Monsters of Rock
Kim Nekroman, bassist and singer for Denmark's punk oddities Nekromantix, barely seems to recognize the strangeness of the facts of his life. For example, as a former submarine radio operator in the Royal Danish Navy, he used to blast campy-punk icons the Cramps on the job.
"It wasn't that weird being on the bottom of the sea and listening to rock 'n' roll," he says matter-of-factly, "but it kind of sounds weird, when you talk about it."
Or take the way he describes the original prototype for his trademark "coffin bass," with all the spooky affectation of a conversation you might overhear at a neighborhood Home Depot: "I got a hold of a real child's coffin, took an old neck from an old upright bass, kind of screwed it all together . . . ."
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True, on first blush, Nekromantix might seem like a gimmicky band. Its members wear vintage gear and massive pompadours, record songs with titles like "Murder for Breakfast," have a bassist whose instrument is a hulking modified coffin with a crucifix for a headstock, and subscribe to a subculture-within-a-subculture called "psychobilly." But a listen to the band's American debut, Night of the Loving Dead, or a chat with Nekroman reveals a band as unpretentious as they come.
If this power trio, which includes brothers Peter and Kristian Sandorff on guitar and drums, respectively, seems less interested in rock 'n' roll's attendant bullshit than with the music itself, it might be because the guys grew up in a place where teenagers are hardly spoon-fed counterculture. Nekroman describes Copenhagen as "a hick town in Europe," one that rock bands pass through on the way to someplace else.
"Denmark is a really small country, and subcultural scenes are like very, very small," he says. "It's a strange country when it comes to rock 'n' roll, because people here are not used to going to live concerts. The young people here are mostly into discotheques and dance music and stuff like that. Sad but true."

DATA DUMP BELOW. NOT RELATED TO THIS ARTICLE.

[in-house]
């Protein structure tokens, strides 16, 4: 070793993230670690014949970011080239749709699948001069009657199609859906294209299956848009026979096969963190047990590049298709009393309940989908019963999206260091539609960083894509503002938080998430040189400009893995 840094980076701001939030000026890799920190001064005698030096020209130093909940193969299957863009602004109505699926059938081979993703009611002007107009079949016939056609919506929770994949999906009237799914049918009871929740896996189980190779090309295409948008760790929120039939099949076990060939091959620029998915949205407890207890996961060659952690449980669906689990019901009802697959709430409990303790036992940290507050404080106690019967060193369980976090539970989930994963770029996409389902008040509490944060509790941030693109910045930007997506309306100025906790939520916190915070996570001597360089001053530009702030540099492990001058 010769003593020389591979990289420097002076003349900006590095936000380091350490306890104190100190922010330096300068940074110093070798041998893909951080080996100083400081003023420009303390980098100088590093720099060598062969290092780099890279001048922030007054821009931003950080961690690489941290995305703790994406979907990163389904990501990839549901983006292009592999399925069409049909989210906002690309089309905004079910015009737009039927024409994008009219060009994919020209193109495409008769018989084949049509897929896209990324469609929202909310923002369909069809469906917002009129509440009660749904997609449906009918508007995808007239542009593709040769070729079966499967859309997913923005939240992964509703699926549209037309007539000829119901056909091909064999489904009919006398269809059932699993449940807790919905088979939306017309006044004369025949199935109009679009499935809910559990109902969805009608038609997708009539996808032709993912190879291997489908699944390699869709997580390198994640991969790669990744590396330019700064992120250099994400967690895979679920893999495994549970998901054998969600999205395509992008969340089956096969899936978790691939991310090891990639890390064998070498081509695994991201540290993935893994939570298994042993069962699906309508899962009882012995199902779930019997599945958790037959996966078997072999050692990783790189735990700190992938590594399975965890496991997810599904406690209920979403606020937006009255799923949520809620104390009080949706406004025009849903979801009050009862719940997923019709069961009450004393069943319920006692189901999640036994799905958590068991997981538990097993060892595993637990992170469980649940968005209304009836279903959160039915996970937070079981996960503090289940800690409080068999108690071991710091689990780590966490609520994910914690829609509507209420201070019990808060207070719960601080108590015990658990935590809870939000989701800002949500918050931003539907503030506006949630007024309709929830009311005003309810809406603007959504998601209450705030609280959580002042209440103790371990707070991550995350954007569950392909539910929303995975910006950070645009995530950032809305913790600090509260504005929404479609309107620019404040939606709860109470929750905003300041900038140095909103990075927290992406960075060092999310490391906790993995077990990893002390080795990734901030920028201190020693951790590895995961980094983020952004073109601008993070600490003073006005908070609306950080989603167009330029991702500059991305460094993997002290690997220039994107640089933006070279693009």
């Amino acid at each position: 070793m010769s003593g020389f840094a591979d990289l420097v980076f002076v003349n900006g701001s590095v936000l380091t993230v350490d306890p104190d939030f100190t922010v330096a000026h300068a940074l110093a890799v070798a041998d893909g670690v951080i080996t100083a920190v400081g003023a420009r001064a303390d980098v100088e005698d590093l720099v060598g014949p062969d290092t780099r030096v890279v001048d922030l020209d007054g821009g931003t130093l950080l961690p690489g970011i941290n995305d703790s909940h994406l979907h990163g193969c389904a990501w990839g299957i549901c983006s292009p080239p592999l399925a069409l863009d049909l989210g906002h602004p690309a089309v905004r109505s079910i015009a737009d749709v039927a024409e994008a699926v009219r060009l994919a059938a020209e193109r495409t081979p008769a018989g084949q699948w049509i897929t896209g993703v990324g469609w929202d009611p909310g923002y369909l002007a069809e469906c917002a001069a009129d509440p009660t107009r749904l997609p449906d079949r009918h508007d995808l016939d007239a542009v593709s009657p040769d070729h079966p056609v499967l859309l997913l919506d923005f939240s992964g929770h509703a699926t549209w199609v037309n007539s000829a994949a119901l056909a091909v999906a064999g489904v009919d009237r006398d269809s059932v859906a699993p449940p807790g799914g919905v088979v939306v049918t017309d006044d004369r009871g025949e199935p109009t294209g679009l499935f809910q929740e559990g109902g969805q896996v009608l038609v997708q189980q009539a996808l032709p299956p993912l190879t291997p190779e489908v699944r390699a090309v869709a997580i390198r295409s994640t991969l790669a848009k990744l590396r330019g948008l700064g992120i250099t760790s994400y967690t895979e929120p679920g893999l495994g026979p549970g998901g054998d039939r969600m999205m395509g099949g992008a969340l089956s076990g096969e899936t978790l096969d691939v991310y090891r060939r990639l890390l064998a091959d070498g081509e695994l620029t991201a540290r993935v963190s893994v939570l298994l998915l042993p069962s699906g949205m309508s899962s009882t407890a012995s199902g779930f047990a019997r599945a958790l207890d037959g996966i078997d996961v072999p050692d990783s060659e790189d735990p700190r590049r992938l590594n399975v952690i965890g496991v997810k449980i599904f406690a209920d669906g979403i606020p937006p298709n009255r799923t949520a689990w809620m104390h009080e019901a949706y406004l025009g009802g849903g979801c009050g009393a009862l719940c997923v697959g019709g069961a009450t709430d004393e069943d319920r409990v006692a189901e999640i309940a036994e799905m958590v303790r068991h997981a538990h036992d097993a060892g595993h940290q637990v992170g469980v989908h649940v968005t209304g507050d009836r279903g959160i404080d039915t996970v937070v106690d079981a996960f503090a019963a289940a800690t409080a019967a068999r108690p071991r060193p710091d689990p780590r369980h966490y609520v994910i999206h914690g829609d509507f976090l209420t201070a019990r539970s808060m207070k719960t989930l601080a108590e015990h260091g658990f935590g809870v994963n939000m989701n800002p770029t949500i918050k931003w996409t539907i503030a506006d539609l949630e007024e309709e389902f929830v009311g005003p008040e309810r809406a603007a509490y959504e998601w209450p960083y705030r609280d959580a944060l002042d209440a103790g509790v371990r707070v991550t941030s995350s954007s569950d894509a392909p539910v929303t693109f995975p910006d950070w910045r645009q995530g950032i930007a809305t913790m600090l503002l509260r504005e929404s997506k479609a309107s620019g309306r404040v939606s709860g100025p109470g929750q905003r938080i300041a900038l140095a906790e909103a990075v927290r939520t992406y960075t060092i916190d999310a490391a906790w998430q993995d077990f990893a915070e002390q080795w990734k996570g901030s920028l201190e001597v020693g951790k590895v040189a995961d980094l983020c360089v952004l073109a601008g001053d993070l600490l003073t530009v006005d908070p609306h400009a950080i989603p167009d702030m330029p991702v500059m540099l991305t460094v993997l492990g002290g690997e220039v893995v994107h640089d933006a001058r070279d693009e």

As a kid in the late '70s and early '80s, long before punk had shed splinters like psychobilly, Nekroman was transfixed by the Stray Cats, Frankenstein, the Cramps and Nosferatu. For him, kitschy horror and rock 'n' roll fell together into a single world view, and later, after he left the Navy, into an artistic outlet.
Of course, Nekroman didn't exactly invent the form -- horror and rock are a match made in heaven (yeah, yeah, or should we say "Hell") that dates back to 1950s novelties such as "Dinner with Drac" and "Monster Mash." And psychobilly -- the combination of rockabilly, punk and creepy kitsch -- can be traced (in form, if not in name) at least as far back as the Cramps' 1978 debut. Nevertheless, Night of the Loving Dead shows why the band is among psychobilly's leading auteurs.
The album's fifth track, "Gargoyles Over Copenhagen," combines steely, undulating AC/DC riffery with a strutting "Hound Dog"-ish bass line into a plea for a supernatural invasion of "hell-sent creatures" to break the dreariness of one of Europe's least metropolitan metropolises. It plays like "London's Burning" with a sense of humor, a study in the mixture of fun and subversion.
"Rubbermonks and Leathernuns" is another topical doomsday anthem, this time in the service of satire. It concerns a dusky tribe that, unlike psychobilly, is unintentionally funny.
"That's inspired by the gothic community," says Nekroman. "One of the things that song says is don't take yourself too serious,' because too many people do. My kind of main thing, when you mix in horror and stuff like that, you need to have some humor and distance toward things."